Modric changes tack after Spurs stand firm over Chelsea interest
Luka Modric is expected to backtrack on an interview he gave over the weekend in which he intimated he wanted to join Chelsea, by issuing a statement this week in which he will attempt to rebuild the damage done to his relationship with both his club, Tottenham Hotspur, and their chairman, Daniel Levy.
After an eventful five days in Modric's career, culminating in an interview published on Saturday in which he said that his ambition lay away from Spurs – and potentially at Chelsea – the player is said to be keen to take the sting out of the situation.
Modric is expected to clarify in his statement that he does not have his heart set on a move to Chelsea – just that if Spurs agreed a deal with the club he would be prepared to go. Sources at Tottenham have said that regardless of what Modric said over the weekend, he is not in the frame of mind to go to war with the club to force a move.
The Croatia international has always enjoyed a good relationship with Levy, whose last conversation with Modric at the end of the season was said to be positive. The club feel that the player was ill-advised to do the interview and did not realise the impact that his words would have just two days after news had leaked that Spurs had rejected a £22m bid from Chelsea.
Spurs are puzzled about the involvement in the Modric saga of the last few days of Kia Joorabchian – advisor to Carlos Tevez and Mark Hughes – especially as they have always enjoyed a good relationship with Modric and his agent, Mario Mamic. They are eager to discover whether Joorabchian has an interest in Modric signing for Chelsea as opposed to any of the other clubs interested in him – such as Manchester United or Manchester City.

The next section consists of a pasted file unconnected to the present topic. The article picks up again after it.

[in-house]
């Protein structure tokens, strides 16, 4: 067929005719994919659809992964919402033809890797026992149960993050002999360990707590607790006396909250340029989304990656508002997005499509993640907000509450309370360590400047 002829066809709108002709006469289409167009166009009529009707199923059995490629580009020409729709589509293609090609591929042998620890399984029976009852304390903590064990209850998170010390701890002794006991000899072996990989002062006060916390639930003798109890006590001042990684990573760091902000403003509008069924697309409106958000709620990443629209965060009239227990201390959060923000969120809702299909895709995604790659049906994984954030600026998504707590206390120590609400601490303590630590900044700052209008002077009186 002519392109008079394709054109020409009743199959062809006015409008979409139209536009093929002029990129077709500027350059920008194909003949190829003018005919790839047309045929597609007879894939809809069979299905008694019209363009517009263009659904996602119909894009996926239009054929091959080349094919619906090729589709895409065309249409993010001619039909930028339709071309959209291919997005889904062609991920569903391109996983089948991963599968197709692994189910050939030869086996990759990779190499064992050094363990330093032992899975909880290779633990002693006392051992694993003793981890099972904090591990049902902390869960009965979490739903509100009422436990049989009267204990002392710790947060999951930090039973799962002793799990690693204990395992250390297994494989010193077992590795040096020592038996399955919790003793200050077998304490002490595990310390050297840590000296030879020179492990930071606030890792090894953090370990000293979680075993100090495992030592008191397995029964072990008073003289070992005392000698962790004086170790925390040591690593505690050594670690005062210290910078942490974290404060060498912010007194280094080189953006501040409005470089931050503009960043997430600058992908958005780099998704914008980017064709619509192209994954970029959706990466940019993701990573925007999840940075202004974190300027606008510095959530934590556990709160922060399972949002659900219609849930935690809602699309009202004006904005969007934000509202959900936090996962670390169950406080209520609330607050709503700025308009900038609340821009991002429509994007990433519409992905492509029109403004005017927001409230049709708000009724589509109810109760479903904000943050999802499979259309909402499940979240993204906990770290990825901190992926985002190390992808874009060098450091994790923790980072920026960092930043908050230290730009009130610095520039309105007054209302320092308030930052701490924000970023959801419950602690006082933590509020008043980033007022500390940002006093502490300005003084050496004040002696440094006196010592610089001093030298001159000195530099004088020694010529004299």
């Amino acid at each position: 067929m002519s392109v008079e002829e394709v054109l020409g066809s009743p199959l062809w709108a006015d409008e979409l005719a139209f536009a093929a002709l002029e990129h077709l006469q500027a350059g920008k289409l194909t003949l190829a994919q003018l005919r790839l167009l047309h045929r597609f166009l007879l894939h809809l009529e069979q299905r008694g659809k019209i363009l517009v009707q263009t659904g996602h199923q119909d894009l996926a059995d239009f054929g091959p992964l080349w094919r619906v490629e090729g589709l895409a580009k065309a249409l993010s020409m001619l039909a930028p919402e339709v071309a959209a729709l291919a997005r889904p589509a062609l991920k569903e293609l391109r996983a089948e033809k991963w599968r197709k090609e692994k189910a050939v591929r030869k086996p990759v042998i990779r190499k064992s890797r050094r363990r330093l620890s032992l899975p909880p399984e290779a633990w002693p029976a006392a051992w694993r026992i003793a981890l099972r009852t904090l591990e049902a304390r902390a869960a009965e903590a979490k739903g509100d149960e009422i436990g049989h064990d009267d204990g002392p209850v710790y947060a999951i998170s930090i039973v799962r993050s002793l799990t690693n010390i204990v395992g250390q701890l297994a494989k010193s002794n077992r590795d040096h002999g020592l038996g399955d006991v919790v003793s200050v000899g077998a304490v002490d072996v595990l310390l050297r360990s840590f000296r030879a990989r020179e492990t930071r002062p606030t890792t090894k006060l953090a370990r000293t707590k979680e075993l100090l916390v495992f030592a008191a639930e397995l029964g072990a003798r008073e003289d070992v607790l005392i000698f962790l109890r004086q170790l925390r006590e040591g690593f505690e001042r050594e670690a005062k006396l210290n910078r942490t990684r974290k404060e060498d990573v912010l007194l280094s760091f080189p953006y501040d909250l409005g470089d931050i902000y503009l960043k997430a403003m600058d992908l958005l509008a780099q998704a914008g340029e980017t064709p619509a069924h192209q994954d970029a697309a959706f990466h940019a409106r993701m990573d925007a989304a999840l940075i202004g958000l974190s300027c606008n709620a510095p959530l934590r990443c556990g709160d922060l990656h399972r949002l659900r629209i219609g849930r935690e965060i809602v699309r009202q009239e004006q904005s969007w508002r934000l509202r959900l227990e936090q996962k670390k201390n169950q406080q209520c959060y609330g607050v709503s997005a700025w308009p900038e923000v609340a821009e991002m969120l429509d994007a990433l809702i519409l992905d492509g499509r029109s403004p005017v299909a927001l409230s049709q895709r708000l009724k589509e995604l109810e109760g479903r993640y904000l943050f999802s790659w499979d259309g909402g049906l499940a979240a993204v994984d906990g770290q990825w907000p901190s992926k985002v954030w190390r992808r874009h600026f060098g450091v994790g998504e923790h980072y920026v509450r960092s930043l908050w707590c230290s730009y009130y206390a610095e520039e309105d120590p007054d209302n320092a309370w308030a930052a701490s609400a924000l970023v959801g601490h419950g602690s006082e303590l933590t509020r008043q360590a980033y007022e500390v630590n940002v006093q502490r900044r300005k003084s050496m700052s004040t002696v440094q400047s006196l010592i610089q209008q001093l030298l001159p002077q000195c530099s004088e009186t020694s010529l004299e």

The unequivocal statement released by Levy on Saturday that Spurs would not sell Modric under any circumstances is a demonstration of the strength of feeling over the saga. Levy does not regard the situation as any thing like the one when Dimitar Berbatov eventually left for Manchester United in 2008. Spurs think the matter is retrievable and that Modric will be happy to stay at the club for another season, at least.
Before Modric's interview, Levy was prepared to give the player a new contract above his current £45,000-a-week deal to reflect his contribution last season. However, they now feel that it would send out the wrong signal to reward him so soon after speaking out. Nevertheless, he is likely to get a new deal before the end of the year.
Harry Redknapp, the Tottenham manager, said yesterday other big clubs were interested inModric. The notion he would only wish to stay in London were he to leave Spurs is not thought to be accurate. Redknapp said it was significant that Levy had taken a very strong stance over Modric which would make it hard for him to change his mind. "If Daniel's saying 'No' he really can't be seen to be going back on that now," Redknapp said. "He's made a very strong statement. I wouldn't see Daniel backtracking on that at any price."
The events of the last few days have also caused bad feeling between Spurs and Chelsea. Levy accused the club of making their £22m offer public. Chelsea have denied that was the case. Modric has five years left on his contract which puts him in a weak position to attempt to force a deal, especially with Chelsea and City unlikely to bid more than £35m.
Redknapp said that Spurs needed to demonstrate to Modric that they had "ambition". He said: "If we can add one or two good players to our squad there's no reason we can't have another great season. So Tottenham could be a great club for him to stay with for the next few years. That's what we're hoping for."
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